ITSM’s fundamental processes around request management, incident management, change management, and maintaining a CMDB all provide essential support services to enterprise business processes and employees. These are some of IT’s “run the business” functions that can consume 57% of IT’s resources by one benchmark and be a lot higher for organizations that aren’t investing heavily in digital transformation.

IT leaders should seek out opportunities to align operations teams to the strategic initiatives driving growth and transformation. In large enterprises, these programs, projects, and initiatives are often managed centrally by a Project Portfolio and Management (PPM) team. The PPM team’s primary goals include overseeing strategic initiatives, aligning people and resources to them, and managing their goals, milestones, and dependencies.

The "New Normal' Accelerates Digital Transformation

PPM and ITSM teams have responded to many urgent business needs and challenges during COVID. IT prioritized many tactical improvements, such as ensuring sufficient VPN capacity and helping employees do their jobs successfully while working remotely. But as organizations transition to a new normal, it’s led to an increase in digital transformation objectives, including digitizing workflows, improving usage of collaboration tools, automating steps in business processes, and democratizing access to data for decision making.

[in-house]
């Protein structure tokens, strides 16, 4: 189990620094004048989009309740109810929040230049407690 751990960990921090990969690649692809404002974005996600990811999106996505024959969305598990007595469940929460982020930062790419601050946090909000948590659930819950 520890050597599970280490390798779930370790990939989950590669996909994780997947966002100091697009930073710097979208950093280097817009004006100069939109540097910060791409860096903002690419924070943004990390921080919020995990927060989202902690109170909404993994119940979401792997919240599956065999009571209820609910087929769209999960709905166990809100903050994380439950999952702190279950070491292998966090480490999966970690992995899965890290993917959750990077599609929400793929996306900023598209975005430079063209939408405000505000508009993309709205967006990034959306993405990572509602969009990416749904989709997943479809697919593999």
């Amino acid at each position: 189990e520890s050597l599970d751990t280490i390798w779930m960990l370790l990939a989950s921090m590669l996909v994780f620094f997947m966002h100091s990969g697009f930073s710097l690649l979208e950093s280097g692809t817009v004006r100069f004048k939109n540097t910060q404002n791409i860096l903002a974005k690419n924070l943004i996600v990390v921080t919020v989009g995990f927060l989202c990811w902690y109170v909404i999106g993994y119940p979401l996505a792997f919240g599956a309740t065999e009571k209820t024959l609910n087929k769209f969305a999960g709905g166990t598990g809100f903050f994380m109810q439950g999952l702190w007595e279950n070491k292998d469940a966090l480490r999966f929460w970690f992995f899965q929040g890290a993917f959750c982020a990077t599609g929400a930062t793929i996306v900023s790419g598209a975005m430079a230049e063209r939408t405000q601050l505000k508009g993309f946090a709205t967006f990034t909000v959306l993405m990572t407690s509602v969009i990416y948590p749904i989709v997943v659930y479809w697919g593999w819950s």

Shifting priorities and accelerating digital transformation has led to several challenges for PPM and ITSM leaders:

  • PPM program and project leaders want to assign and prioritize tasks from the strategic initiatives they oversee to all operational teams with subject matter expertise and specialized technical skills. This includes people in IT operating the service desk and support functions that have time, knowledge, and skills to contribute to strategic initiatives.